Commentary: Media Control, the Nobel Peace Prize and More, by MTSU Professor Larry Burriss

Jan 05, 2022 at 07:36 am by WGNS


Commentary by MTSU Professor of Journalism Larry Burriss: The Nobel Peace Prize, journalist working under turmoil that included the murder of other reporters – and then a look at non-governmental entities trying to manipulate public opinion. With a look at journalism and the involvement of media control in certain areas of life, here is MTSU Journalism Professor Larry Burriss…



Scroll down to learn more about Dr. Burriss and to read the above commentary soundbite found on WGNSradio.com

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Continued...

VERBATIM of Above Audio: "Back in December the Nobel Prize Committee, for the first time in more than 80 years, awarded the Peace Prize to two journalists, one from the Philippines and one from Russia.

The committee said a free press is essential to “democracy and lasting peace,” and noted both journalists are working under threatening and intimidating conditions, often involving jail time and murder of reporters.

But the committee failed to take any notice of efforts by non-government entities to control the media and manipulate public opinion.

Take, for example, last week’s suspension by Twitter of the personal account of Georgia Representative Marjorie Taylor Greene because of her comments about the Corona virus, vaccines and masks.

Or one could cite similar actions by other social media providers to block comments about the last presidential election or the capital riot last year.

Actually, it seems to me, any media platform ought to encourage unpopular facts, distortions and misinformation. Such a program would, in fact, help eliminate fake news, fabrication, or simple misunderstandings.

Let’s take a silly example to see how this works: You decide to block anyone who claims Bigfoot is real.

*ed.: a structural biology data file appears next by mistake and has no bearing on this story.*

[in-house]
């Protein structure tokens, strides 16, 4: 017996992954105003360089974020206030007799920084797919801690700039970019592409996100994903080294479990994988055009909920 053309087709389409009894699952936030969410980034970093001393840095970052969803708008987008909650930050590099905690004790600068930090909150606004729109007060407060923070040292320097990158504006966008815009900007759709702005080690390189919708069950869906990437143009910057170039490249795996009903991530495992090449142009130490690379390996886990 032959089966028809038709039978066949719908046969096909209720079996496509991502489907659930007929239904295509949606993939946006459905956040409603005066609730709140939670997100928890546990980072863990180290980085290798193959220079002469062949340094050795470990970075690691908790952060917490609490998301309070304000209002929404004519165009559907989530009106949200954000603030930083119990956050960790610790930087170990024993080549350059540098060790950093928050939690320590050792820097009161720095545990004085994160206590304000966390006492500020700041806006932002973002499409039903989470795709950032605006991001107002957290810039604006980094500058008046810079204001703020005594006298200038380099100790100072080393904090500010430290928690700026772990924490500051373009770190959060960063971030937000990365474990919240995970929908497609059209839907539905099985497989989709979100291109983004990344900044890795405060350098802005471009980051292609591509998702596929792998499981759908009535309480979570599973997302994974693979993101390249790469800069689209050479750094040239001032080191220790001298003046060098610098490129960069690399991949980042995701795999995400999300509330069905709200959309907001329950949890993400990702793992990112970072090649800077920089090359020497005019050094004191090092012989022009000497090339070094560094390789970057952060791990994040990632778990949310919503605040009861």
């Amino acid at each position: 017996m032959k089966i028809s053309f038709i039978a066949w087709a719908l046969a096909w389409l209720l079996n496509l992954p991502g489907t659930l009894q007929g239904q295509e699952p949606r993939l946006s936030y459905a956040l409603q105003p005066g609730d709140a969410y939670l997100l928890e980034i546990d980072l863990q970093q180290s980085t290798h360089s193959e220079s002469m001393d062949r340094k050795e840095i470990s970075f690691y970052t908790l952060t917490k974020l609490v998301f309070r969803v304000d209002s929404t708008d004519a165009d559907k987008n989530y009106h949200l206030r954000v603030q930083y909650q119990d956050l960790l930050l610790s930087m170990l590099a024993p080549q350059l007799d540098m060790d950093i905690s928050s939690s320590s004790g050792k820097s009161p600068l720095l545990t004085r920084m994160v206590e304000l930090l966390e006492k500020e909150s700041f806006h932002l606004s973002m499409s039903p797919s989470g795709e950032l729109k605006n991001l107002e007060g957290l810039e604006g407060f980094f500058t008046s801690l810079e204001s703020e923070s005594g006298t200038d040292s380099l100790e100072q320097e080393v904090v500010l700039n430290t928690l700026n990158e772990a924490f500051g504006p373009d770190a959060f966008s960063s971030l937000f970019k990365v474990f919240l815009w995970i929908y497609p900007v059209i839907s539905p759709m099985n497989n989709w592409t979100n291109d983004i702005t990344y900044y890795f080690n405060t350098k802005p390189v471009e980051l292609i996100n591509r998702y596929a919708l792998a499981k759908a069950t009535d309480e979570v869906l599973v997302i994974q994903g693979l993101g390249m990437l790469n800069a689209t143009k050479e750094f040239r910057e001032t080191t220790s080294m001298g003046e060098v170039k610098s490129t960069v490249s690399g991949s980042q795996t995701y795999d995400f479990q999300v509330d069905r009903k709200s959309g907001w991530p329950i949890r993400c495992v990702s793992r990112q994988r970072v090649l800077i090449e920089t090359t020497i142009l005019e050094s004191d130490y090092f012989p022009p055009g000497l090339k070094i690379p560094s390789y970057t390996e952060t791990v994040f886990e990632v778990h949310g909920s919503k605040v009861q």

Well, let them have their say, but then your side makes an offer asking them to explain their evidence. Then, when they reply with their evidence, introduce your evidence, with backup, to show how they are wrong.

If the ensuing debate can remain civil, which I actually doubt will happen, then you will see an honest discussion, with give-and-take, with evidence, rather than just empty rhetoric, bombast and name calling.

Now, imagine what would happen if we used the same technique for discussions about vaccines and mortality rates, elections and vote counts, carbon levels and ice temperatures.

Both sides would have to present their evidence, with supporting documentation, and both sides would have the opportunity to refute what the other side is saying.

Back in the dark ages, just as the Internet was being developed, we were told this electronic marvel would promote global debate, comprehensive education and the triumph of truth. Allowing all sides to have their say will help achieve that worthy goal. - I’m Larry Burriss"

Scroll down to learn more about Larry Burriss and his role at local university MTSU...


 

About Dr. Burriss

Larry Burriss, professor of journalism, teaches introductory and media law courses. At the graduate level he teaches quantitative research methods and media law. He holds degrees from The Ohio State University (B.A. in broadcast journalism, M.A. in journalism), the University of Oklahoma (M.A. in human relations), Ohio University (Ph.D. in journalism) and Concord Law School (J.D.). He has worked in print and broadcast news and public relations, and has published extensively in both academic and popular publications. He has won first place in the Tennessee Associated Press Radio Contest nine times. Dr. Burriss' publications and presentations include studies of presidential press conferences, NASA photography, radio news, legal issues related to adolescent use of social networking sites, legal research, and Middle Earth.

Dr. Burriss has served as director of the School of Journalism, dean of the College of Mass Communication and president of the MTSU Faculty Senate. He was appointed by Gov. Phil Bredesen to serve on the Tennessee Board of Regents. He was a lieutenant colonel in the U.S. Air Force and served on active duty in Mali, Somalia, Bosnia, Central America, Europe and the Pentagon.

 

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